Green Line Coaches Limited was formed on 9th July 1930, and ran its first service eight days later. The Home Counties weren't especially well connected to London at the time, and the new coaches helped to bring commuters into town on weekdays and Londoners out to the country at weekends. They were a fairly predatory company, all told, taking advantage of an unregulated market to reach their tentacles out into suburbia. By Christmas there were so many Green Lines thronging central London that a new coach station had to be built to help get them off the streets. Someone also came up with the idea of linking pairs of routes from opposite sides of the capital, creating extremely long cross-London journeys, simply so the buses didn't hang around in the middle too long. Most of the competition fell by the wayside, and Green Line looked set for commercial dominance until entirely swallowed by the new London Passenger Transport Board in 1933.
Green Line's proud new bus station was immediately closed, and hasn't seen a public coach service since. It was located in Poland Street in the heart of Soho - which seems an unlikely backwater to have been able to cope with quite so much long-chassis traffic. But for a few brief years there were 25 coaches an hour dashing in and out of its sidestreet portal, linking to such glamorous destinations as Harpenden, Dorking and Dartford. That coach station is now the Soho Car Park, open 24 hours a day for the deposition of rather smaller vehicles inside a darkgloomystack. Westminster Council are (finally) doing the place up as part of the Marshall Street Regeneration Project, which should also see the imminent reopening of the neighbouring Grade II listed marble-floored swimming pool. I hope that no planning philistine will remove the two classic adverts still pasted up by the car park entrance - one for BP Energol lubrication, the other for Regents Remould tyres.
The Second World War halted Green Line's further expansion, at least until a new network of cross-London tentacles was created in 1946. Arranged radially like the spokes of a wheel, the routes were numbered approximately consecutively starting from Gravesend and working clockwise round the capital. Like so...
Green Line's heyday was in the 1950s, with 36 million passenger journeys a year by the end of the decade. A new vehicle, the RF, was introduced - a squat solid workhorse with characteristic curved front. Green Line snapped up the first 250 buses and set them to work in smart green livery, They revved through the city, rattled through the suburbs and rumbled down distant country lanes. It was all going so well. And then all the passengers started buying cars. Fewer tickets sold and greater congestion led to the pruning of the network and less reliable services. A steady decline set in, which continues to this day.
Double deckerRoutemasters entered Green Line service in the 1960s, before more recognisably coach-y coaches were introduced. Most of the routes which ran through London were chopped back in half, and some new orbital routes appeared where there was no direct competition from the radial railways. Links to airports proved profitable, as did seasonal links to attractions like the new Thorpe Park. As for ownership, the Green Line family was sold off to London Country Buses in 1970, which was itself comprehensively denationalised in 1986. Various private companies snapped up the spoils, fragmenting the network and closing down unprofitable services willy nilly. What survives today is an Arriva-owned fragment, based mostly to the northwest of London.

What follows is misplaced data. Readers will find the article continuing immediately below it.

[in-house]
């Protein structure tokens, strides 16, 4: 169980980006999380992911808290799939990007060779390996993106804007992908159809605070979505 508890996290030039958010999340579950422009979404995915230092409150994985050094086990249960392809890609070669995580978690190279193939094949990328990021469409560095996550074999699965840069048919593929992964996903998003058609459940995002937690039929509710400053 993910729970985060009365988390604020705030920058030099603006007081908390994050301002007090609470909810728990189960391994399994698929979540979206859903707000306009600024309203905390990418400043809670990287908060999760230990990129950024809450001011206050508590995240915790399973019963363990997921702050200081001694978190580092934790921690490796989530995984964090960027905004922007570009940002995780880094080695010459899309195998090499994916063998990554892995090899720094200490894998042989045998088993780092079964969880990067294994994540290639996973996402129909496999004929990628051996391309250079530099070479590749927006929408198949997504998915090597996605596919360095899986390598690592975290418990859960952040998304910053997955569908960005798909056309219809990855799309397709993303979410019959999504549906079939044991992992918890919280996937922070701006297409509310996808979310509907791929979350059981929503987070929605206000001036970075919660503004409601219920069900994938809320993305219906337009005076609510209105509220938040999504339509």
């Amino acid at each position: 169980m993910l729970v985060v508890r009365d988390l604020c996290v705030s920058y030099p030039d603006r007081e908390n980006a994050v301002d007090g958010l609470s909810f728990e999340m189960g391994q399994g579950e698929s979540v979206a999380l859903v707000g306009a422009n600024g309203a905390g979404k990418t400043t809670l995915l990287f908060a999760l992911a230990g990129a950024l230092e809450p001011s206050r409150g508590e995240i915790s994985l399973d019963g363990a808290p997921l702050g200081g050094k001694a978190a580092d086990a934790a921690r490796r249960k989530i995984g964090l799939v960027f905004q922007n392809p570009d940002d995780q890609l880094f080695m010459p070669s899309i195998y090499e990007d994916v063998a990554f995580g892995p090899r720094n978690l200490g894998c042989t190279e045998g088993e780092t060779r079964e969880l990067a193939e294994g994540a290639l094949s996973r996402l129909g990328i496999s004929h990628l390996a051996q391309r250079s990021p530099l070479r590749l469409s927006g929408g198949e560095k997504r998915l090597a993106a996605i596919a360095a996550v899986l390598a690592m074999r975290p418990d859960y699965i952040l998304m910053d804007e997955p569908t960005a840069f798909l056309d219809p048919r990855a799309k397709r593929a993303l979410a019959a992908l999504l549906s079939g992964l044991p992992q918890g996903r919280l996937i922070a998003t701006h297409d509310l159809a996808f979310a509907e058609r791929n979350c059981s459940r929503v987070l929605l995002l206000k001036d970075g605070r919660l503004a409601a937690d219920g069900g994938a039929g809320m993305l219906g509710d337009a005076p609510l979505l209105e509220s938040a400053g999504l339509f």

Green Line routes 2010 701/2 Bracknell - Victoria, 712/3 St Albans - Victoria, 724 Harlow - Heathrow, 755 Luton - Victoria, 757 Luton Airport - Victoria, 758/9 Hemel Hempstead - Victoria, 797 Stevenage - Victoria [network map]
Here's the public face of Green Line in 2010, a tiny ticket office to the south of Victoria station. Officially it's located in Fountain Square off Colonnade Walk, although the fountain's dry, the square's a concrete void and the colonnade smells of Subway. The ticket office is no bigger than you can see in the photo - one information desk, two rotating leaflet stands and space for about five potential passengers. Timetables are provided only for a couple of routes, and there are absolutely no paper maps apart from the one stuck in the window. As for exclusivity, nah, the staff will sell you tickets to any National Express service, they're not proud. These are no longer glory days.
Today's Green Line coaches depart from a handful of coach stops in Buckingham Palace Road, or from the exhaust-choked so-called bus station behind the ticket office. Some of the routes do well, and the all-day run out to Luton Airport is a particular cash cow. Other services thrive only during weekday rush hours, running a skeleton service (or no service) to the inner commuter belt at other times. As another coach pulls up with only a handful of cushioned seats occupied, you have to wonder how Green Line ever makes any money. But it's not a company any more, just a brand name, which means there's every chance it'll survive in one form or another for a few decades more. Today's 80th birthday isn't yet the end of the Line.